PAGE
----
|Burange, Prasad - NORTH DAKOTA ST. UNIV.|
|Boetel, Mark - NORTH DAKOTA ST. UNIV.|
Submitted to: Meeting Abstract
Publication Type: Abstract Only
Publication Acceptance Date: February 2, 2009
Publication Date: March 15, 2009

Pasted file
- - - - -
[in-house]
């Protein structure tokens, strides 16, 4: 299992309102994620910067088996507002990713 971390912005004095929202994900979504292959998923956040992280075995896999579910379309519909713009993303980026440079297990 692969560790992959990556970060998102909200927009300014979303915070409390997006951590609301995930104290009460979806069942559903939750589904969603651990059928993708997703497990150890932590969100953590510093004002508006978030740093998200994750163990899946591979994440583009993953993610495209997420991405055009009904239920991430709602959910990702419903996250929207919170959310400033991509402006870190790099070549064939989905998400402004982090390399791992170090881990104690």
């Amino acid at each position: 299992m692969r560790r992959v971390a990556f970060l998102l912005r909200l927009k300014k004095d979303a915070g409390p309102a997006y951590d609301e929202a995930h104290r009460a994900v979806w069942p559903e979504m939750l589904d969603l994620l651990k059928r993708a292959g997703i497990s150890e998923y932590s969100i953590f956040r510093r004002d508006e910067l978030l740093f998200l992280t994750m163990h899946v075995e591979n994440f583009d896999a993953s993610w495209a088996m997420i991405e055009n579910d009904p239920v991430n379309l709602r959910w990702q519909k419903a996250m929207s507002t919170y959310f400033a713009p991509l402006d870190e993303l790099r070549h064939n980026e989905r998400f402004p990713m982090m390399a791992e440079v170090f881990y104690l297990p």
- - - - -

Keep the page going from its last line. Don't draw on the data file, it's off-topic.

Citation: Burange, P.S., Roehrdanz, R.L., Boetel, M.A. 2009. Mitochondrial DNA in North American Lygus (Hemiptera: Miridae) Species: Analysis of Intra-and Inter-specific Relationships [Abstract]. Entomological Society of America-North Central Branch Meeting. Poster No. 022. Technical Abstract: The genus Lygus is widely distributed in North America and Eurasia. The tarnished plant bug, Lygus Iineolaris (Palisot de Beauvois), is one of the most serious pest species within this genus. The pest is known to have over 350 different plant hosts. Inter-and intra-specific genetic diversity of North American Lygus spp. was investigated by employing mitochondrial (mt) DNA molecular markers. The cox1 barcode region and a 768-bp region overlapping cox1 and cox2 were sequenced. A complete L. lineolaris mt genome (17027 bp) sequence is -3.5% divergent from L. hesperus after excluding the control region. Neighbor-joining, maximum parsimony, Bayesian interference, and maximum-likelihood analyses of cox1 and cox2 suggest that most L. Iineolaris individuals belong to two closely related clades showing a sympatric distribution, which might indicate that cryptic species exist within L. Iineolaris. Frequency differences of common haplotypes from widely dispersed populations of L. Iineolaris indicate the possibility of some geographically based population structure for this species. Phylogenetic analyses of 62 multi-species Lygus haplotype sequences representing North America and Europe show that L. Iineolaris, L. hesperus, L. rugulipennis, L. plagiatus, L. elisus, and L. vanduzeei are clustered by species, with a few exceptions. L. keltoni is not differentiated from L. borealis or L. hesperus by using mtDNA or morphological characters. Discordance between the observed mtDNA trees and species identifications based on morphological characters could provide important information regarding the potential existence of host-specific or regional strains or cryptic species within the genus Lygus and help clarify its phylogeny.